CFPB: Consumers must not be Collateral Damage in Servicing Transfers

by devteam February 12th, 2013 | Share

A recentrnspate of large loan servicing transfers has prompted the Consumer FinancialrnProtection Bureau (CFPB) to issue a bulletin advising servicers about theirrnobligation to consumers during such moves. rnThrough public feedback and itsrnsupervision activities, the CFPB has noted a significant number of servicingrncomplications related to the large amount of servicing transfers that havernoccurred in the last year.  Because ofrnits supervisory authority over both banks and nonbanks CFPB said it isrnreminding everyone in the mortgage servicing industry to minimize the risksrnthat these servicing transfers can present to consumers. </p

Transfers of loans should not mean that paper work orrnloss mitigation plans are lost or that homeowners are hindered in any way from preventingrnan unnecessary foreclosure CFPB said and warned that servicers engagedrnin significant servicing transfers should expect the Bureau will, inrnappropriate cases, require them to prepare and submit informational plansrndescribing how they will be managing the related risks to consumers.  </p

“Consumersrnshould not be collateral damage in the mortgage servicing transfer process,”rnsaid CFPB Director Richard Cordray. “This guidance directs all mortgagernservicers, both banks and nonbanks, to follow the laws protecting borrowers fromrnthe risks of such transfers, and makes clear that we will be monitoring themrnfor compliance.”</p

Mortgagernservicing transfers are common and occur when a mortgage owner sells the rightrnto service its loans or when the owner outsources the servicing duties. Theserntransfers can be logistically challenging, sometimes involving moving ofrnhundreds of thousands of loan documents. They can also be positive forrnconsumers, especially when investors move loans to specialty companies offeringrnbetter service.  They can also berndisruptive as consumers must deal with a new company and its forms andrnpaperwork, different staff, and addresses for payments.   If therntransfer process is not handled properly, consumers may find that theirrnservicer lost important loss mitigation documents or that the servicer did not properlyrncredit payments. </p

CFPBrnsays it will be taking a close look at how the servicer has prepared for therntransfer to ensure no unnecessary disruption either to payment processing orrnany loss mitigation activity in process and how the new servicer responds torncustomer inquiries related to the transfer and  providing relevant information about thernloans.</p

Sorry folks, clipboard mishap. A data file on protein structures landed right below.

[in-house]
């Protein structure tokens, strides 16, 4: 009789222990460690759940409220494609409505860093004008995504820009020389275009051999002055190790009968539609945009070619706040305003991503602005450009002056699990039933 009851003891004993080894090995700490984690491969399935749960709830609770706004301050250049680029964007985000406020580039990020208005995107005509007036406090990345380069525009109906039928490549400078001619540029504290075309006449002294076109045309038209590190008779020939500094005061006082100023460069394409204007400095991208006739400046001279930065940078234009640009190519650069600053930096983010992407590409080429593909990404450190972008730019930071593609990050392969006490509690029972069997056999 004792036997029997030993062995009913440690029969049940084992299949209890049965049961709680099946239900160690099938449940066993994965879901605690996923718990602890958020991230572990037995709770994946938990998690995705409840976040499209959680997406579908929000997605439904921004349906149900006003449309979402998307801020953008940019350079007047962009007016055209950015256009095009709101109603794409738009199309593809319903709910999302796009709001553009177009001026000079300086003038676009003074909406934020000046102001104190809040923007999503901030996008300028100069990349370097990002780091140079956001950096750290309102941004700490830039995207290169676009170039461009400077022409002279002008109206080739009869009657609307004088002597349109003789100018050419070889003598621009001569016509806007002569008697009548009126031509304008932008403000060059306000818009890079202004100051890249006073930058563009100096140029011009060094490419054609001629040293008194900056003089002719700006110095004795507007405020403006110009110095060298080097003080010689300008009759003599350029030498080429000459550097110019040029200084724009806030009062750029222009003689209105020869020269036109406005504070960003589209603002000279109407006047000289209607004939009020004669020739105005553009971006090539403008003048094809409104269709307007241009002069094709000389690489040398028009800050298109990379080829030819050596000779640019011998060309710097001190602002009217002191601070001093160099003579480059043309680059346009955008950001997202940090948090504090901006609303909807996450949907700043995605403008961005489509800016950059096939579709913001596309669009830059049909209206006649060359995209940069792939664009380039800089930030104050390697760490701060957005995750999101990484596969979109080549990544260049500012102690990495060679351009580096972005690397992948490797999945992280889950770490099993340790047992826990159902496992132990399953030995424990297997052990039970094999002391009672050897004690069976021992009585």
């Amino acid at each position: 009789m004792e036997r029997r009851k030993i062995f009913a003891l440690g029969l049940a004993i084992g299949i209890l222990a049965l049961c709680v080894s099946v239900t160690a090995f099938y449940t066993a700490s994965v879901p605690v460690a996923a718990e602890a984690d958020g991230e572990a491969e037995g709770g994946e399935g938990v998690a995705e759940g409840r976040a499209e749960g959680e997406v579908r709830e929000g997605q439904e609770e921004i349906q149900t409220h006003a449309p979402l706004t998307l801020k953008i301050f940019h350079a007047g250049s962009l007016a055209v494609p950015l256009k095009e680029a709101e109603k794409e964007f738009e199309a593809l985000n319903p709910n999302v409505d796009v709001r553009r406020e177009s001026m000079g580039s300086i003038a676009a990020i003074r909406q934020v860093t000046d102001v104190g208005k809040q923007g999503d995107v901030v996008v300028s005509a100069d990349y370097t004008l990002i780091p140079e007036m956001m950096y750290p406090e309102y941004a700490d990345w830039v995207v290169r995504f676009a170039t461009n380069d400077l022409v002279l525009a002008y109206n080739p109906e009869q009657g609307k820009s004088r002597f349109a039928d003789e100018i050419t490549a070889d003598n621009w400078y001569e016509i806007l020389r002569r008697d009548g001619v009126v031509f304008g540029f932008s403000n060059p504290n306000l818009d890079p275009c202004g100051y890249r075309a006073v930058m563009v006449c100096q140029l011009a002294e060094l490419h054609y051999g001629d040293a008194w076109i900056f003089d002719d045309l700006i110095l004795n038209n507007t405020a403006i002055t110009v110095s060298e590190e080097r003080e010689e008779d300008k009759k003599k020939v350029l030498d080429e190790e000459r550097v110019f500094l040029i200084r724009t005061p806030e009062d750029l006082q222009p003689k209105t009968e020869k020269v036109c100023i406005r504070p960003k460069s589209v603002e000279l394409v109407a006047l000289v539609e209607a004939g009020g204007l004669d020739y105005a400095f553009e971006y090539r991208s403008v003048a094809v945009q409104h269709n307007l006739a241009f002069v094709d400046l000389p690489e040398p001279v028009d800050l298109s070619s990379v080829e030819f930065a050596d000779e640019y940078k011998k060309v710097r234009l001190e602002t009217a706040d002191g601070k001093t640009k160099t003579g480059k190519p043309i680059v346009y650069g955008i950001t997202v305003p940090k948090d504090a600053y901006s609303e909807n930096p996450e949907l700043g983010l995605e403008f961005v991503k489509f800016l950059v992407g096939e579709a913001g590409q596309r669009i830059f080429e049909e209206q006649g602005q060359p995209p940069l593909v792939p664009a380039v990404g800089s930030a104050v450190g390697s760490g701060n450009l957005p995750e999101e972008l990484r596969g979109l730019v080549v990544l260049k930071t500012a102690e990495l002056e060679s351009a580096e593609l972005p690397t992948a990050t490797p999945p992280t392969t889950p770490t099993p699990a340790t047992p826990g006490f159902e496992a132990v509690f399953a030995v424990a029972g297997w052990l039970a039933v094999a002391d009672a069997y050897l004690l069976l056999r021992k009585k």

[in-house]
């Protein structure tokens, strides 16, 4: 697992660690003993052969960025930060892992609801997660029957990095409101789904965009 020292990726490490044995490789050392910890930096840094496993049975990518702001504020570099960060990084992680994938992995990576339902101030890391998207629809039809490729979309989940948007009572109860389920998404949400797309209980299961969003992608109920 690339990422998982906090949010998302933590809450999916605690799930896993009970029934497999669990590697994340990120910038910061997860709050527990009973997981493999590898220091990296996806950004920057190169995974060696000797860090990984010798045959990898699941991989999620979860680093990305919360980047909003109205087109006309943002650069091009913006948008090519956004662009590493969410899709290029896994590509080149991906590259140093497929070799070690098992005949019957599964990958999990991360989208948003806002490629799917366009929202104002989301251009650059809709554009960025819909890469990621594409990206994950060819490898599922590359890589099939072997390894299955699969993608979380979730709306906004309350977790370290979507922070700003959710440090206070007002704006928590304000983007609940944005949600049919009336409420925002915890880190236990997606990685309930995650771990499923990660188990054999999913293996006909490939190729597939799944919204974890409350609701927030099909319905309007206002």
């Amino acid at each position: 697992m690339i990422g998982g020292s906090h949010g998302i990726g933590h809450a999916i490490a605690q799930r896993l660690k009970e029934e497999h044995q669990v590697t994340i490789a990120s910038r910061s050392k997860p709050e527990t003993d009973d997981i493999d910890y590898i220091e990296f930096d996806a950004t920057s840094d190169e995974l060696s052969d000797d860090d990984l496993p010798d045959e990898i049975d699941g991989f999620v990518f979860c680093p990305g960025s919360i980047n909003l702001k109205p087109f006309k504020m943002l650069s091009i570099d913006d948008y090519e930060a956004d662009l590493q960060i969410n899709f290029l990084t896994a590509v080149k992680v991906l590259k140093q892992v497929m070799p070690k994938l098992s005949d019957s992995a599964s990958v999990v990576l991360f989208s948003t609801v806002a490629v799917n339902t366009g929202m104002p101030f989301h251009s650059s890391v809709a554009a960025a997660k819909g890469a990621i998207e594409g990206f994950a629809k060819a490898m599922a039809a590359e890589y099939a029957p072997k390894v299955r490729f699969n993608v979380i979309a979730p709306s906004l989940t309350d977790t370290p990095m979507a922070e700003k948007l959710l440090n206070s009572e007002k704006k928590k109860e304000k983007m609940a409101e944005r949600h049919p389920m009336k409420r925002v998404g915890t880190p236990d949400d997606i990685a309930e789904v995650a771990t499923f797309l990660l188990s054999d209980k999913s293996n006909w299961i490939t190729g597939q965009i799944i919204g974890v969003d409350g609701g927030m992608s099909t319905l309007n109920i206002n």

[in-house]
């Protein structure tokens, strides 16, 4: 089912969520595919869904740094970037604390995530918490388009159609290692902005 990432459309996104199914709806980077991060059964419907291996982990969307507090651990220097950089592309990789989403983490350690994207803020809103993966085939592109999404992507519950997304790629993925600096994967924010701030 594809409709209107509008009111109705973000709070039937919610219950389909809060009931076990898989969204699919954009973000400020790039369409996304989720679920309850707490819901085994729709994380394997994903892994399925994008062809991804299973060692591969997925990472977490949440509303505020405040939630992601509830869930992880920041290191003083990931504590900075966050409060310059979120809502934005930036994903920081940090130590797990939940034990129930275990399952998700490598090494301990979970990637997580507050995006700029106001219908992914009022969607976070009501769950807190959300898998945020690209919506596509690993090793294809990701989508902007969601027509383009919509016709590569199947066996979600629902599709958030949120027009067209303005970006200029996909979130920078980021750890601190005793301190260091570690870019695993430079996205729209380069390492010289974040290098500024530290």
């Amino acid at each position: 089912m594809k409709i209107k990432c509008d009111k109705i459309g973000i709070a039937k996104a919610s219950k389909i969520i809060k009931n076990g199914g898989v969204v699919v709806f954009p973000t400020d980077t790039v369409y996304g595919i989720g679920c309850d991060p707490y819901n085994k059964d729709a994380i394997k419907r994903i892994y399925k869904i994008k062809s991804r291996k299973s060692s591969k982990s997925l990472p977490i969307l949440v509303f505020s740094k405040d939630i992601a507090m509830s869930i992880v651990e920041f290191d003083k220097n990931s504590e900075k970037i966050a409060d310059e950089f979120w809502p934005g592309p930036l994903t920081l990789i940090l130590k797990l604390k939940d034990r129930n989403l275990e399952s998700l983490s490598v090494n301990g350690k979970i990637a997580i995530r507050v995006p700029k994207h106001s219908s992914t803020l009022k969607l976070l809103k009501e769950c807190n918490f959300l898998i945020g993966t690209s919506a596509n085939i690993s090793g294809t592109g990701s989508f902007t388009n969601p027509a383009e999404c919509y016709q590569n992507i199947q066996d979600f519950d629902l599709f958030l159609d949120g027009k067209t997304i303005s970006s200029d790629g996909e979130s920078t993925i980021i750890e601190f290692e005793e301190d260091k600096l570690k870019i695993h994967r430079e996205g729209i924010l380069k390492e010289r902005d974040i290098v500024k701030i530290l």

Becausernowners of the loan establish loan modification requirements CFPB says it shouldrnnot matter who is servicing the loan and customers who have reached an agreementrnon loan modification with the old servicer should have those plans honored byrnthe new one. CFPB will be examining whether the new servicer properly considersrnany previous agreements before demanding payments or collecting amounts due.</p

Whilernnew mortgage servicing rules that govern servicing transfers that werernannounced last month do not go into effect until January 2014, CFPB remindedrnservicers that they are subject to federal laws such as: the Real EstaternSettlement Procedures Act, the Fair Credit Reporting Act, the Fair DebtrnCollection Practices Act, and prohibitions on unfair, deceptive, or abusivernacts or practices.</p

The Federal Housing Finance Agencyrn(FHFA) issued a statement following release of the bulleting saying that itrnsupports CFPB’s efforts to improve servicer compliance with transferrnrules.  FHFA, it said, shares the goal ofrnimproving servicer performance and has played an active role inrnaligning the policies of Fannie Mae and Freddie Mac to streamline servicerrnprocesses and expedite outreach to borrowers to prevent foreclosures, keeprnhomes occupied and help maintain stable communities.” </p

CFPB’srnbulletin can be read in its entirety here.

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About the Author


Steven A Feinberg (@CPAsteve) of Appletree Business Services LLC, is a PASBA member accountant located in Londonderry, New Hampshire.

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